Consumers looking to save on vacation travel should go RVing, according to preliminary data from updated  vacation cost comparison research by PKF Consulting.

Commissioned by the Recreation Vehicle Industry Association (RVIA), the study shows that even during a time of  economic turmoil and fluctuating fuel prices, RV trips remain the least costly, according to a news release.

PKF, an international travel and tourism consulting company, found that RVing is 28% to 59% less expensive than other types of vacations for a family of four. For an “empty-nester” couple traveling by RV, savings were 15% to 45%.

Even after accounting for factors such as RV ownership costs and fuel prices, the study confirms that RV vacations offer greater savings than those taken using a personal car or airline, and staying in a hotel or rental house or condominium.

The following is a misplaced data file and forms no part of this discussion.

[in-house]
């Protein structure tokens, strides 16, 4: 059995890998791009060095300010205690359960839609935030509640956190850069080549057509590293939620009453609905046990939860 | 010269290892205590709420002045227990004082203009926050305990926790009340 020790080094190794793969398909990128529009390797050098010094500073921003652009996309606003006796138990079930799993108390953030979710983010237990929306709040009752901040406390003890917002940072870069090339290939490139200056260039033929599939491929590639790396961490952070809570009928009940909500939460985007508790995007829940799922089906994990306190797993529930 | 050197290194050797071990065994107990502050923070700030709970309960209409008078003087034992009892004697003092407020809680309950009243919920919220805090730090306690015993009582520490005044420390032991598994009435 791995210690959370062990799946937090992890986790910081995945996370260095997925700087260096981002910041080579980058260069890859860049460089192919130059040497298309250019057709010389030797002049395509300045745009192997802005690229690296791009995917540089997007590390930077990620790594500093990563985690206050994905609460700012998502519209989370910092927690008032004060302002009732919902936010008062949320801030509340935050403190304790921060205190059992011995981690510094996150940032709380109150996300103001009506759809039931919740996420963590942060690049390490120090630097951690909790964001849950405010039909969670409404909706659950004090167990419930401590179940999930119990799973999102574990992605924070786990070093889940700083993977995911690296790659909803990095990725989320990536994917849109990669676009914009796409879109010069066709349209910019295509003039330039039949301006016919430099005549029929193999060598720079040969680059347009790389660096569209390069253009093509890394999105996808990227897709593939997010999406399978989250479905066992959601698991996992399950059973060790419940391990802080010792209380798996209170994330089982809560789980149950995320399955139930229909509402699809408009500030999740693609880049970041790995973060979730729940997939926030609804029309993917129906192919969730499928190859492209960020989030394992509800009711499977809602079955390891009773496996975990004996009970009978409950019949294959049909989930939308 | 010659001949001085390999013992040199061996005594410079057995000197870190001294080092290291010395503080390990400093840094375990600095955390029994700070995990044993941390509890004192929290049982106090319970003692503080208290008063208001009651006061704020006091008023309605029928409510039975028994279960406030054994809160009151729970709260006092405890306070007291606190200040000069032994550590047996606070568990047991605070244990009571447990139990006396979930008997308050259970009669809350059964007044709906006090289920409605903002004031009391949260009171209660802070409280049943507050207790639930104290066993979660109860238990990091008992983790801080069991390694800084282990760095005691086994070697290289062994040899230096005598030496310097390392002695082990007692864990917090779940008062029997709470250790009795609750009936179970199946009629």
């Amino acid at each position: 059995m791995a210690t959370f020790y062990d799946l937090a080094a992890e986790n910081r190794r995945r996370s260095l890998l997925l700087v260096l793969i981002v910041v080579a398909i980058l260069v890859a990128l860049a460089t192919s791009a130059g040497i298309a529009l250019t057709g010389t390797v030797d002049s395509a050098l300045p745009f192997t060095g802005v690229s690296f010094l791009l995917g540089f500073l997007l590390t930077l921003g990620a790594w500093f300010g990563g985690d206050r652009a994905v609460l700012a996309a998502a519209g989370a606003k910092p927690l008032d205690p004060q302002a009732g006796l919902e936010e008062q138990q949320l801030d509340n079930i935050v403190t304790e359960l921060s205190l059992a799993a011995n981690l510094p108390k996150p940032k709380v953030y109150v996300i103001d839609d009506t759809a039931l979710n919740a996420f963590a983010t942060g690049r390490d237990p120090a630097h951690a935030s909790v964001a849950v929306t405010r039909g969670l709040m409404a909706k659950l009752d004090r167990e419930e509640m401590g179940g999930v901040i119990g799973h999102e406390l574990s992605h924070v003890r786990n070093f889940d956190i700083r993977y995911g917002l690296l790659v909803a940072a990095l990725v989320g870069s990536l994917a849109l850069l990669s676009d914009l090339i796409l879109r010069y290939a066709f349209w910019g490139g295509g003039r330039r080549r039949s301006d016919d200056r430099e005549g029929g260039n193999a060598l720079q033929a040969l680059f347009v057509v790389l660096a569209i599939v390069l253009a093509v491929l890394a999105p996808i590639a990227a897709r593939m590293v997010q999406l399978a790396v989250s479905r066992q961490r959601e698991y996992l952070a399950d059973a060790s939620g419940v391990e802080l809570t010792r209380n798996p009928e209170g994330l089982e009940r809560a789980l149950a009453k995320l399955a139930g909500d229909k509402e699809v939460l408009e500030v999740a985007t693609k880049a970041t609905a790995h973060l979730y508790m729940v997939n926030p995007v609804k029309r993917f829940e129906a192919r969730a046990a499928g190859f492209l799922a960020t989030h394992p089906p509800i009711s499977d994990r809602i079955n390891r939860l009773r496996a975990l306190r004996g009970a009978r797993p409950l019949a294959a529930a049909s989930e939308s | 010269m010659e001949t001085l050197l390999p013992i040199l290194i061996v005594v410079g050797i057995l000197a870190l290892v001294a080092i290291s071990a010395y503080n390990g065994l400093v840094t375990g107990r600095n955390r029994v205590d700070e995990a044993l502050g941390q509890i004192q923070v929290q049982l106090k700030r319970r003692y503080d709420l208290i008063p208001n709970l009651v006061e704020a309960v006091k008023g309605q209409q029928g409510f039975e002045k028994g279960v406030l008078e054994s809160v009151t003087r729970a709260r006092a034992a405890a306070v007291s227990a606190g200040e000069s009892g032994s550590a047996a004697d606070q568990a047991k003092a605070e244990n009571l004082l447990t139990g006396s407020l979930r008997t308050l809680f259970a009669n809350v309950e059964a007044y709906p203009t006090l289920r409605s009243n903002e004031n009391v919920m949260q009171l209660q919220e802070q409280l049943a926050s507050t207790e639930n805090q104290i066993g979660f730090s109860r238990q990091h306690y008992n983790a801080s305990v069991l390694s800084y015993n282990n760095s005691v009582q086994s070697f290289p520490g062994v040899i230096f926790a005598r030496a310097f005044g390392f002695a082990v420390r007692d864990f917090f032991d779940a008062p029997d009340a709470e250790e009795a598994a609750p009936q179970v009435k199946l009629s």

PKF analyzed vacation costs for two sets of traveling parties — a family of four, including two adults and two children; and a party of two adults. PKF calculated the costs for these hypothetical travelers taking seven types of vacations to popular destinations, including: Branson, Mo.; Cape Cod, Mass.; the Grand Canyon; Corpus Christi, Texas; Orlando, Fla.; Lancaster, Pa.; Napa, Calif.; and Traverse City, Mich.

The study analyzed popular RV types, including folding camping trailers, lightweight travel trailers, and compact motorhomes. Also studied were costs associated with an RV rental vacation, and a comparison of travel in a Class A motorhome against an upscale/luxury vacation. Vacation durations were three, seven and 14 days, and were directly related to the round-trip distances in highway miles between city-pairs.

PKF also analyzed how theoretical increases in fuel prices could affect vacation travel costs, and found that fuel prices would have to more than double for RV vacations to lose its economic advantage over other forms of travel.

The report will be finalized in the coming weeks, and will be published by RVIA this fall.